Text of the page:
It’s the latter. Everything about God has a point.

When we look at the early church, they lived in a world where monotheism was not the norm. You had gods in polytheistic gods and normally, these weren’t really gods, but just really powerful beings. Zeus was seen as the king of the gods in Greek and Roman thought, but even he had a beginning and he ran in terror from his wife many times. We could consider them to be like superheroes you would read about in comics today.

None of these are an ultimate explanation. Each of them needs a cause. When we get to Scripture, it’s radically different. Right at the start we read “In the beginning God created the Heavens and the Earth.” John says “In the beginning was the Word and the Word was with God and the Word was God.”

Did you catch that?

None of these have an origin story for how God came to be. God is just there from the beginning. The Bible in itself is not meant to be an argument for the existence of God. It’s to tell us something different. It has God right from the beginning and it makes no sense to say how He came to be. He never did. Why does the Bible never explain this explicitly? Because it’s not meant to be a philosophy book either.

We can say God says His name is “I AM” which indicates that He has eternal existing, but that is just simply stated. Moses never gets a philosophical treatise on the matter. He’s not supposed to. These are the matters left for us to work out and explore some, which we should. If two lovers love each other, they want to know everything they can about the other. If I love a game or a TV show, I look into it and try to find out more about it. I am reading through the complete Peanuts collection right now and when I see a new character in the strip, in a quest for information, I look up information about that character online.

If you love God, you will want to know more about Him. The Bible is not meant to answer these questions. He’s left them for us to explore.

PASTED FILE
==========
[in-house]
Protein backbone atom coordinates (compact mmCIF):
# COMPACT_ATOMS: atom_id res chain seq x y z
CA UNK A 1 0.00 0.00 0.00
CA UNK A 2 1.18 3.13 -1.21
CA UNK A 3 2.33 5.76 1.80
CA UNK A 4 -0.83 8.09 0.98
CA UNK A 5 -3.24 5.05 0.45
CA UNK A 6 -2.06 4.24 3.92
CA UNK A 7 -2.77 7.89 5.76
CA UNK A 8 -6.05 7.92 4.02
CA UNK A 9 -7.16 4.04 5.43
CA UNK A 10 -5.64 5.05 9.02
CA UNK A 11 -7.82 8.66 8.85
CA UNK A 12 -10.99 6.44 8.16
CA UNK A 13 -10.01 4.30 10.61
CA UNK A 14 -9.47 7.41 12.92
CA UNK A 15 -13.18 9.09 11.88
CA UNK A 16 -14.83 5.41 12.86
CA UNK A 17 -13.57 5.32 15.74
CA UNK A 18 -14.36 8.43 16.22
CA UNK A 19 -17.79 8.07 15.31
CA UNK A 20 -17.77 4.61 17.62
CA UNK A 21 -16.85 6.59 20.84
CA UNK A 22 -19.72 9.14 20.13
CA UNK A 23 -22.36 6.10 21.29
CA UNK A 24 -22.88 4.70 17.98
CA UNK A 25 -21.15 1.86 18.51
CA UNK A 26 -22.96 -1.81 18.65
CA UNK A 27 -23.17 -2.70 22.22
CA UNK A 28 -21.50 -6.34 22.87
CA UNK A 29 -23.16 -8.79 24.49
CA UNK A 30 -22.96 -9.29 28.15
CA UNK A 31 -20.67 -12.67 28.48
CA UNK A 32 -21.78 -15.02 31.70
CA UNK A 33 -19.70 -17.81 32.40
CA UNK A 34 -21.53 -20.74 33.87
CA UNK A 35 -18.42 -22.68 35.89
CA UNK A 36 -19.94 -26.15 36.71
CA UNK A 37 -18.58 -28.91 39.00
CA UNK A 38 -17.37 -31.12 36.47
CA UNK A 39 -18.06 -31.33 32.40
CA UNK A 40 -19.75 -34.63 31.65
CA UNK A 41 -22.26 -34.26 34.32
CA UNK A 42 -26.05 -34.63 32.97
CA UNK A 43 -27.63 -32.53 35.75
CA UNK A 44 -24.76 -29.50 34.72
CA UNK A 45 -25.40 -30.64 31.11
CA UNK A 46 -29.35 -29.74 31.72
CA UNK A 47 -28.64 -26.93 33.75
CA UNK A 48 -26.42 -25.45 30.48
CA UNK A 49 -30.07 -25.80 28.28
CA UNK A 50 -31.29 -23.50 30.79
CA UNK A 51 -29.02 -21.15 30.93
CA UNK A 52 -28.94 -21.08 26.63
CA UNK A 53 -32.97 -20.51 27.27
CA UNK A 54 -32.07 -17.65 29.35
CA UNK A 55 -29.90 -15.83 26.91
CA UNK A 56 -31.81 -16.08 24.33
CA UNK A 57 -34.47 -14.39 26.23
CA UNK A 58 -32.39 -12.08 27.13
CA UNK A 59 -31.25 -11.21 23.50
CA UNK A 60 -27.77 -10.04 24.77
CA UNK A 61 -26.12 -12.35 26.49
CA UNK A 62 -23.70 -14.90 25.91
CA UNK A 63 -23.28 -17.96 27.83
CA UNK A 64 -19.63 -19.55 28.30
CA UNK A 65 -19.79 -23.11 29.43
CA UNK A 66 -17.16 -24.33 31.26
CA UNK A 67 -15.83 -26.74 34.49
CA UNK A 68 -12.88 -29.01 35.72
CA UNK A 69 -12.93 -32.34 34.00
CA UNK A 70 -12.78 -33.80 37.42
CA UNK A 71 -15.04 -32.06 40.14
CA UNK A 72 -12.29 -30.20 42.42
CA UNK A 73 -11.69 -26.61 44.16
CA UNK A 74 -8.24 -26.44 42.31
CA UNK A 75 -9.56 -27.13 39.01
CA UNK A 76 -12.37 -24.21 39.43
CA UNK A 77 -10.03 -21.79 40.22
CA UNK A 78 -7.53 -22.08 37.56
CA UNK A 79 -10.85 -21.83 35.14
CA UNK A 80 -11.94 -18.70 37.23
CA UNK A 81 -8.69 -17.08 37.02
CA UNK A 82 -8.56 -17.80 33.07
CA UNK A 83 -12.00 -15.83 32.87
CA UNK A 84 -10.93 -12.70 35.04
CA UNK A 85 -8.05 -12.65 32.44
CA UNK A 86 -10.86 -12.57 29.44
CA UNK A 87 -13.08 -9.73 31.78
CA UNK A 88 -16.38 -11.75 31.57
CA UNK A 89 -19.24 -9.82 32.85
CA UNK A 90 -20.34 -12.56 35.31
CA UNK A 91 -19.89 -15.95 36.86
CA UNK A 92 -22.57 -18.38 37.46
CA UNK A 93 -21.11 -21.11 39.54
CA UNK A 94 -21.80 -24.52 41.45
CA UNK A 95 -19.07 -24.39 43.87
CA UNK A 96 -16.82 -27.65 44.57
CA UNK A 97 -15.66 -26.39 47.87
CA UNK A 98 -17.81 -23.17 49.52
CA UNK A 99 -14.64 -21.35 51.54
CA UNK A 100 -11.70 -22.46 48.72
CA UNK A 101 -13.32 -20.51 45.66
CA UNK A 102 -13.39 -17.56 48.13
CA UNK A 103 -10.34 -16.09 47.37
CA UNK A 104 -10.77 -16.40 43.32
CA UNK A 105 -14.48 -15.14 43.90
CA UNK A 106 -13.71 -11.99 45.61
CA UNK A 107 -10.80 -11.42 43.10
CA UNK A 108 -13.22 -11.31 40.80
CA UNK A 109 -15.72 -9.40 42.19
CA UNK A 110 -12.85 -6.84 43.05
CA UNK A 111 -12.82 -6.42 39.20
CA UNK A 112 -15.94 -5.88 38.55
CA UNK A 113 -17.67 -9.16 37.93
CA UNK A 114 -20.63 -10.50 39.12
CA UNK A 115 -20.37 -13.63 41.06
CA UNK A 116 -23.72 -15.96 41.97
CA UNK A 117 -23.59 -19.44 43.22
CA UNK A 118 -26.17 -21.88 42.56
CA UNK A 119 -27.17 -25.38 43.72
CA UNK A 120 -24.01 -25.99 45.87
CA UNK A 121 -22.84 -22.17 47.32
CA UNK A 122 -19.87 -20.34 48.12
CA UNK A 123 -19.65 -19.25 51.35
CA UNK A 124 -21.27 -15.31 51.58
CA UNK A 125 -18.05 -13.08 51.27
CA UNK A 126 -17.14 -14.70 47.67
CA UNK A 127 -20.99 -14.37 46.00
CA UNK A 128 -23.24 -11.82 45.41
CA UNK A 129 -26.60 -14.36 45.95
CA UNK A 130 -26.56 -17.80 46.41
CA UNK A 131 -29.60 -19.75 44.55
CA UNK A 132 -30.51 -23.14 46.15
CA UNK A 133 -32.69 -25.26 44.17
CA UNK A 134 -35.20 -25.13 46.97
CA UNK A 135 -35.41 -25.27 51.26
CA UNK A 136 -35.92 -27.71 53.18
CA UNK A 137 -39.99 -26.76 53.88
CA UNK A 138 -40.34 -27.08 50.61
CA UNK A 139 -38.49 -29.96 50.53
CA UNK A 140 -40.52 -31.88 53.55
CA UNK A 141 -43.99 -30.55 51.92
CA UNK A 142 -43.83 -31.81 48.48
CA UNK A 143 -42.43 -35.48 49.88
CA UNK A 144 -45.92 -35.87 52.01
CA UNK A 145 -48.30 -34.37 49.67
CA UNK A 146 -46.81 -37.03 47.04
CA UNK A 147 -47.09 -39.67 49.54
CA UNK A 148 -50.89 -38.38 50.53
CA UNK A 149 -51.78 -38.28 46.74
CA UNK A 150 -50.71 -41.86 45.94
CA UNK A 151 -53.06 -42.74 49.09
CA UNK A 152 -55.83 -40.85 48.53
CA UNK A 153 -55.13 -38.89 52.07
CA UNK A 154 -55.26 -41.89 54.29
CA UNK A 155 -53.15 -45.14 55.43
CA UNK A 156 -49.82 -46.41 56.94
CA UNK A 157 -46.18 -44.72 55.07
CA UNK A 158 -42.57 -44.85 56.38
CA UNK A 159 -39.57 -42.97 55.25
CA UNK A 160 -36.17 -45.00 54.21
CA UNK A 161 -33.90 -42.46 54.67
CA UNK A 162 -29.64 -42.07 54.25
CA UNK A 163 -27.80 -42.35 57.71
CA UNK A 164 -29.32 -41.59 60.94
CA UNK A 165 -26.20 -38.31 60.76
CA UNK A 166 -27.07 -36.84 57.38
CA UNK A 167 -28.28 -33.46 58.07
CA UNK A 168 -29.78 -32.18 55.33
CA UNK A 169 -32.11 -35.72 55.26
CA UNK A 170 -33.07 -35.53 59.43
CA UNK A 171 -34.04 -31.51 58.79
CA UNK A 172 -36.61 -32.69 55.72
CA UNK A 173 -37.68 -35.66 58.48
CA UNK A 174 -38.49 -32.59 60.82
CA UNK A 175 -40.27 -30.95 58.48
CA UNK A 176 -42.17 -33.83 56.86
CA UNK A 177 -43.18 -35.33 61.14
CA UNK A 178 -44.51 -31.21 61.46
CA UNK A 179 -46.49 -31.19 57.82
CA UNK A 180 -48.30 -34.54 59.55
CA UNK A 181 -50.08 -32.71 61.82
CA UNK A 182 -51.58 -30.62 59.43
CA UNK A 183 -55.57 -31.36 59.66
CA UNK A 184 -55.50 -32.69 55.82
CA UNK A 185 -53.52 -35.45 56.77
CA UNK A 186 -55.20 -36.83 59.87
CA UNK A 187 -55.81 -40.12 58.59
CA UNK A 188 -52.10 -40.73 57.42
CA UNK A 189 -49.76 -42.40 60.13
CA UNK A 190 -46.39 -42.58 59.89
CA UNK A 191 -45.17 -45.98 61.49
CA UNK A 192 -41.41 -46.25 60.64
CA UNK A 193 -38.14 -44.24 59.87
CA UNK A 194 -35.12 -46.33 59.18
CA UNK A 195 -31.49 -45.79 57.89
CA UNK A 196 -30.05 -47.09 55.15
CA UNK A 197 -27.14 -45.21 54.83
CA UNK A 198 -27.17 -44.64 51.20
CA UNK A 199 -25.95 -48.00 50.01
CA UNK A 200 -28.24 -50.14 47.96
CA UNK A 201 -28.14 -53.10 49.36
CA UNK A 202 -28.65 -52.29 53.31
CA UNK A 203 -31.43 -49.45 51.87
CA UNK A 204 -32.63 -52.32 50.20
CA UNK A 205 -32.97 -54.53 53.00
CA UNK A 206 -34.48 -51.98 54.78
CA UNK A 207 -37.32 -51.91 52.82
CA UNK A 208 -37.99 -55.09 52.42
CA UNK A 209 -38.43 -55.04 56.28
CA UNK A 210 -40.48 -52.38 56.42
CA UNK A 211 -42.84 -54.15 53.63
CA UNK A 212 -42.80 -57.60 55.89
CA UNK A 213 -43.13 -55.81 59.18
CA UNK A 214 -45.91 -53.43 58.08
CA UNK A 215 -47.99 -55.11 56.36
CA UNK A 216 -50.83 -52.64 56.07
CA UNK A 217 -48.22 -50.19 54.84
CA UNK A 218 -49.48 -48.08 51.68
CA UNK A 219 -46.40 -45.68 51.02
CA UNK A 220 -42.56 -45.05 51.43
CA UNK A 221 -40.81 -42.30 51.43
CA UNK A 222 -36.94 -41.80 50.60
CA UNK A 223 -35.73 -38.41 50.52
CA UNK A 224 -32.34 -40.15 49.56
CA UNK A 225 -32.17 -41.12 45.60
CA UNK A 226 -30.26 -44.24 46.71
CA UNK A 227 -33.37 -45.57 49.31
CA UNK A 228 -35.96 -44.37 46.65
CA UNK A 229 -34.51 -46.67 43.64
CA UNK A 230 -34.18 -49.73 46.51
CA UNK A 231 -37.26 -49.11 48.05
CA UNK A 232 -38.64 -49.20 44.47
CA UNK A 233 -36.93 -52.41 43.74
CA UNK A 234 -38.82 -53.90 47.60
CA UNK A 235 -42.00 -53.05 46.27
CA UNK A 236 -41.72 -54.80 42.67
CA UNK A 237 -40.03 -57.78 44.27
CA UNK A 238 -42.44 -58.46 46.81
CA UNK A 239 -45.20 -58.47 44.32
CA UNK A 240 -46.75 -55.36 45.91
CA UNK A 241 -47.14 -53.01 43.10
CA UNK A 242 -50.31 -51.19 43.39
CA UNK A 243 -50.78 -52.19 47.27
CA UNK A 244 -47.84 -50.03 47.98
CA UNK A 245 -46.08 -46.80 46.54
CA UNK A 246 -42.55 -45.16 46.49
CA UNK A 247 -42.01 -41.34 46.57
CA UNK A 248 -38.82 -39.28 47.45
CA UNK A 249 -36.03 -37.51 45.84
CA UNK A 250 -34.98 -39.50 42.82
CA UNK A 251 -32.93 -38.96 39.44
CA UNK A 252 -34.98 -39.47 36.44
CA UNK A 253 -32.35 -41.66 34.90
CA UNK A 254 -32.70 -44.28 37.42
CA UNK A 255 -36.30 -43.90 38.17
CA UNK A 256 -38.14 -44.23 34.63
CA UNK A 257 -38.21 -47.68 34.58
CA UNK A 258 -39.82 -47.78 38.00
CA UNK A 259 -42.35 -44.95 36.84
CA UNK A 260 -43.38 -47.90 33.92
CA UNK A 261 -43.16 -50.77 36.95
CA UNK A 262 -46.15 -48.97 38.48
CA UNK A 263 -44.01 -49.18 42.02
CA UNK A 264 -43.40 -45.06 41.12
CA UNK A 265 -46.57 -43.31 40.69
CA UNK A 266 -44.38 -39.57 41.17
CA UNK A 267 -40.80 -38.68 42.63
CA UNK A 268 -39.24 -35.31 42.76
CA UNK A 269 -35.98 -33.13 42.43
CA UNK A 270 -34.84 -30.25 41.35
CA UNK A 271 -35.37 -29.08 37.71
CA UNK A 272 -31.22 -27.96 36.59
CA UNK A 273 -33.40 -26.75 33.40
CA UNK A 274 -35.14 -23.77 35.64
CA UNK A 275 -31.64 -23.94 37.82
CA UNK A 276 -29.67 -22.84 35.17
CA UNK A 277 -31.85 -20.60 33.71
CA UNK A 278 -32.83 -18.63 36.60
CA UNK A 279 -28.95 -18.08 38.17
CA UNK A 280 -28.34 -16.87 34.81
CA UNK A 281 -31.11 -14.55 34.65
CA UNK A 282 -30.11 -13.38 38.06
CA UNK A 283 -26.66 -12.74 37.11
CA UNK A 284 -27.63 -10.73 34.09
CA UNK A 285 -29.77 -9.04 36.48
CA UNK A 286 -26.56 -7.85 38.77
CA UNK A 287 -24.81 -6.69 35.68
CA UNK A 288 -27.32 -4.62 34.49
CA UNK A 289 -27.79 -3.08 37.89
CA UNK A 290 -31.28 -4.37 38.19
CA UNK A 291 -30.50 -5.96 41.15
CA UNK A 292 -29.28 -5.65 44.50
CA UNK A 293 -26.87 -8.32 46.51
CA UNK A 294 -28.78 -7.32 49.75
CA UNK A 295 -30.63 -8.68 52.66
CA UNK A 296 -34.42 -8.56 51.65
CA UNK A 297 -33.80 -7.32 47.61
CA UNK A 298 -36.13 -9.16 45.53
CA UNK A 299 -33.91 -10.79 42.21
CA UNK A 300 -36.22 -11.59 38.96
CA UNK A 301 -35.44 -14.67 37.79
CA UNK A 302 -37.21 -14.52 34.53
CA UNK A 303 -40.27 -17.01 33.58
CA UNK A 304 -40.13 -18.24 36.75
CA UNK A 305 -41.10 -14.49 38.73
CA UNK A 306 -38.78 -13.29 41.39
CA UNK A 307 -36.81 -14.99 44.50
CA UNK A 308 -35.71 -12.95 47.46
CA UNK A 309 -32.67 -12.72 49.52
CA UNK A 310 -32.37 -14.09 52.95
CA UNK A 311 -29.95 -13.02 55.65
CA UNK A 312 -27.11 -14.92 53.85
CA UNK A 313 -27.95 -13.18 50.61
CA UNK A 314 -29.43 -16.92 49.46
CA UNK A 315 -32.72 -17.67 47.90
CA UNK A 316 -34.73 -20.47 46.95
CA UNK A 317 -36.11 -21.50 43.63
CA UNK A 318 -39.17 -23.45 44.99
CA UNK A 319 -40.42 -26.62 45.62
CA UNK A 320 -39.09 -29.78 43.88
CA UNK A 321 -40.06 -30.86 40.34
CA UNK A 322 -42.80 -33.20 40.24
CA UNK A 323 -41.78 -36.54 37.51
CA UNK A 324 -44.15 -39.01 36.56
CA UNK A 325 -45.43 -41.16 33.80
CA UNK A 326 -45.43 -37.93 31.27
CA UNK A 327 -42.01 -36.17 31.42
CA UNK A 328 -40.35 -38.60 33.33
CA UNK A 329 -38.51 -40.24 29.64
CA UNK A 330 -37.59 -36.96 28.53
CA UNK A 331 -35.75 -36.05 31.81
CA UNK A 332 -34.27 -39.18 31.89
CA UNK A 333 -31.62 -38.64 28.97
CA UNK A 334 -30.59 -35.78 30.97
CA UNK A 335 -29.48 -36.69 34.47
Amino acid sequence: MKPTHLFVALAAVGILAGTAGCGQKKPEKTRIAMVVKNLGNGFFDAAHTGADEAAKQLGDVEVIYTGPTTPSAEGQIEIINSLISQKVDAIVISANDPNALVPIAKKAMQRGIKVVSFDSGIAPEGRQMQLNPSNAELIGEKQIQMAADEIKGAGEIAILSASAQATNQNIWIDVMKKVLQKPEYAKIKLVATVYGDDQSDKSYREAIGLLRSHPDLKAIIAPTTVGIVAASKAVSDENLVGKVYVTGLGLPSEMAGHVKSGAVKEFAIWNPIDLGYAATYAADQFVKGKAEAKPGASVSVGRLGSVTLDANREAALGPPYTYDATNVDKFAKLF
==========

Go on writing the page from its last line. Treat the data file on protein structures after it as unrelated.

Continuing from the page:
So what does this matter? It gets us into the very nature of God. If we understand the nature of God better and realize that God is not just a really powerful creature, that definitely helps in dealing with the whole foolish “I just go one god further” objection from atheists. The other gods normally rejected are just superhero gods. None of them are the grounds of reality for the most part. Of course, even if one goes with a God who is fully simple, religions like Islam and Judaism are still in the running. Mormonism, on the contrary, is ruled out.

Also, God is not a combination of things. God is not a being who has goodness and power and love. God is these things. This shouldn’t surprise us as we get a clue in 1 John that says “God is love.” God does not merely have loving qualities as we do. God is love. Note that that cannot be reversed to say “Love is God.” Love does not have the attributes of God. God has the nature of love.

This also means God is totally different from the rest of His creation, which is meant to be. Isaiah was right in the section starting at chapter 40 with the whole challenge to the false gods. When you realize something like this, many new atheist objections, including the classic “Who made God?” fall to the wayside. Note also that many of these objections were being answered before they were even being asked. Skeptics today hardly ask any questions Christians didn’t ask themselves for centuries.

God is not a conglomerate. He is one being. He is not made up of parts. You can’t put attributes together in a metaphysical blender and get God. He is truly unique.

In Christ,
Nick Peters
(And I affirm the virgin birth)

Book Plunge: The Rage Against The Light

What do I think of Peter Harris’s book published by Resource Publishing? Let’s plunge into the Deeper Waters and find out.

Christopher Hitchens in his own way was probably the most eloquent of the new atheists. While he was certainly an anti-theist, he had no interest in eliminating religion from the world and seemed to enjoy the debate. While he was opposed to religion, he was also respectful to religions and would follow appropriate protocol if he found himself in a house of worship.

Yet he still needs to be answered.